ABSTRACT: Facies Geometry Delineation & Rock and Fluid Property Distribution from Multi-Attribute Classification and Data Mining Technologies: A New Paradigm in the Generation of Hydrocarbon Prospects
Rock Solid Images (RSI) has developed a prospect generation workflow that emphasizes
two tasks – determination of the prospective reservoir facies (geobody) geometry and
determination of the internal rock and fluid properties associated with the prospective
reservoir facies. The determination of the facies geometry is accomplished primarily
through the use of seismic interface attributes; the determination of the internal rock
and fluid properties is accomplished primarily through the use of seismic interval
attributes. The RSI approach to prospecting emphasizes data mining technologies and the
reduction of conventional interpretive processes.
The delineation of prospective facies involves four steps: computation of multiple seismic interface attributes, sensitivity analysis of the attributes to prospective facies and fluid types, clustering of the attributes through Kohonen self-organized mapping, and calibration of the resulting classes to known facies and fluid information at existing well locations.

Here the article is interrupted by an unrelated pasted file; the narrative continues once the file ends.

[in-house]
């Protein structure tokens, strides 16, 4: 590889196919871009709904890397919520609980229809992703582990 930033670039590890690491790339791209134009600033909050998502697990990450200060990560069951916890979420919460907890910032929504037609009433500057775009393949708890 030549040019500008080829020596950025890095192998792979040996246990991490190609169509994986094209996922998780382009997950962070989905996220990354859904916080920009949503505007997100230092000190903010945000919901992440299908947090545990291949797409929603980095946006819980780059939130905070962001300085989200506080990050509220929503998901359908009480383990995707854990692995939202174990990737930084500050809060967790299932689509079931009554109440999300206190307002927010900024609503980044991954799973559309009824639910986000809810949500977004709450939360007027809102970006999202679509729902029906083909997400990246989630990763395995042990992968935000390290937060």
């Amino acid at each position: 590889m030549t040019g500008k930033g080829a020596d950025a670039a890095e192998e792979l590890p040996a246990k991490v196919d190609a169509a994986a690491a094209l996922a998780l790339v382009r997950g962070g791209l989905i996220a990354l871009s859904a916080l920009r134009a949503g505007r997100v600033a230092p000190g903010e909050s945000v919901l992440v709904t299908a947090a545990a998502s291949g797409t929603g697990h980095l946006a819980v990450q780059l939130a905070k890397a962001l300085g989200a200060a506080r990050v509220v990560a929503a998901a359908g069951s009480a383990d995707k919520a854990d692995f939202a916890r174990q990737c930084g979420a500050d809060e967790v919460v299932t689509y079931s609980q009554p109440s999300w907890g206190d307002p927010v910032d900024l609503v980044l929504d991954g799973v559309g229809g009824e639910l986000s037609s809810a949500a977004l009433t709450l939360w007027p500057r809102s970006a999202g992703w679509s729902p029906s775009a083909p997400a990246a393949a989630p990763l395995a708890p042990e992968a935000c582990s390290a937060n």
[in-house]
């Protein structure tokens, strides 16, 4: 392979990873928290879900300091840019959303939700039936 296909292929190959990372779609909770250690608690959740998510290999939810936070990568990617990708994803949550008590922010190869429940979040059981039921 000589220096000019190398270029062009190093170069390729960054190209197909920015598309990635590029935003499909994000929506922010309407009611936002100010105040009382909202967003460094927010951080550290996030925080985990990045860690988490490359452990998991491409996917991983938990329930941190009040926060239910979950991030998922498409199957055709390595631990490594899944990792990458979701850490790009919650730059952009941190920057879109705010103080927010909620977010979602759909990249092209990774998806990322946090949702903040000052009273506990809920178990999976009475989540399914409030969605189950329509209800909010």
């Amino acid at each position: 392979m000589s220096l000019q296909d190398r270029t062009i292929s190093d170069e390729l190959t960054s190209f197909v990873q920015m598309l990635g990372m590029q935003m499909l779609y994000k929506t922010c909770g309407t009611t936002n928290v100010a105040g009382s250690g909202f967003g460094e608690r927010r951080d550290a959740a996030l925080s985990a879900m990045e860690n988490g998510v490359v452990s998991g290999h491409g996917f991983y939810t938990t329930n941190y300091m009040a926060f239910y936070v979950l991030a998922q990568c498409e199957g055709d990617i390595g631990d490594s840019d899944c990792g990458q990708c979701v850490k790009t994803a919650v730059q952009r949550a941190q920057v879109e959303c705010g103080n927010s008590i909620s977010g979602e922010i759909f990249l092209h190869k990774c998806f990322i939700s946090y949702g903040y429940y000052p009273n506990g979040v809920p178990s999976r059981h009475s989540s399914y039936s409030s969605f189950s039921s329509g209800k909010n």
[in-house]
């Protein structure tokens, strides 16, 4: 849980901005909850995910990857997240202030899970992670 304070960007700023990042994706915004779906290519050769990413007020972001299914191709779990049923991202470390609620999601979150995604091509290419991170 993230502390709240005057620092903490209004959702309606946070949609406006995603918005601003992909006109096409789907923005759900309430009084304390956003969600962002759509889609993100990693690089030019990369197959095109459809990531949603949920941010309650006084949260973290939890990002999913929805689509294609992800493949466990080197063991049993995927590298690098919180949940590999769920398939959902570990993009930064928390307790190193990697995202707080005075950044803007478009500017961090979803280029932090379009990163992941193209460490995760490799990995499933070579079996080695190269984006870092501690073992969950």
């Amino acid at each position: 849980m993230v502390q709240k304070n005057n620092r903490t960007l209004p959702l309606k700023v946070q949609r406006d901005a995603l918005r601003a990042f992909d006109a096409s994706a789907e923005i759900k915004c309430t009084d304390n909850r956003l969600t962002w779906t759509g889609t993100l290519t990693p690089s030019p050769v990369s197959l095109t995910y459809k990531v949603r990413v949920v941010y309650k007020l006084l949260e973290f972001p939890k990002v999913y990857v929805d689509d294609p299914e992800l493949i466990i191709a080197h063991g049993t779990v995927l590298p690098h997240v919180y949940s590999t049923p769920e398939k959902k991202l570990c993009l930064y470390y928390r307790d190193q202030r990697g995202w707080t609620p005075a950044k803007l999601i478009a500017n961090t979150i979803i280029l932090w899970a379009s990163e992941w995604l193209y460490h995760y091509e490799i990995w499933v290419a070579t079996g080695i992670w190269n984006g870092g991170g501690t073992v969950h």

Once the geometry of the prospective facies has been determined through the use of interface attributes, the internal rock and fluid properties of the reservoir facies must be determined. Rock physics transforms are used to convert the seismic interval attributes into physically meaningful rock and fluid property volumes.
Finally, the shape of the reservoir facies must be integrated with the internal rock and fluid properties. Integration of the closed-surface geobody and internal rock and fluid properties is accomplished through the creation of the geologically conformable property grid.
A case study has been developed in which a turbiditic fan and fluvial channel property grids have been generated and populated with rock and fluid properties
AAPG Search and Discovery Article #90026©2004 AAPG Annual Meeting, Dallas, Texas, April 18-21, 2004.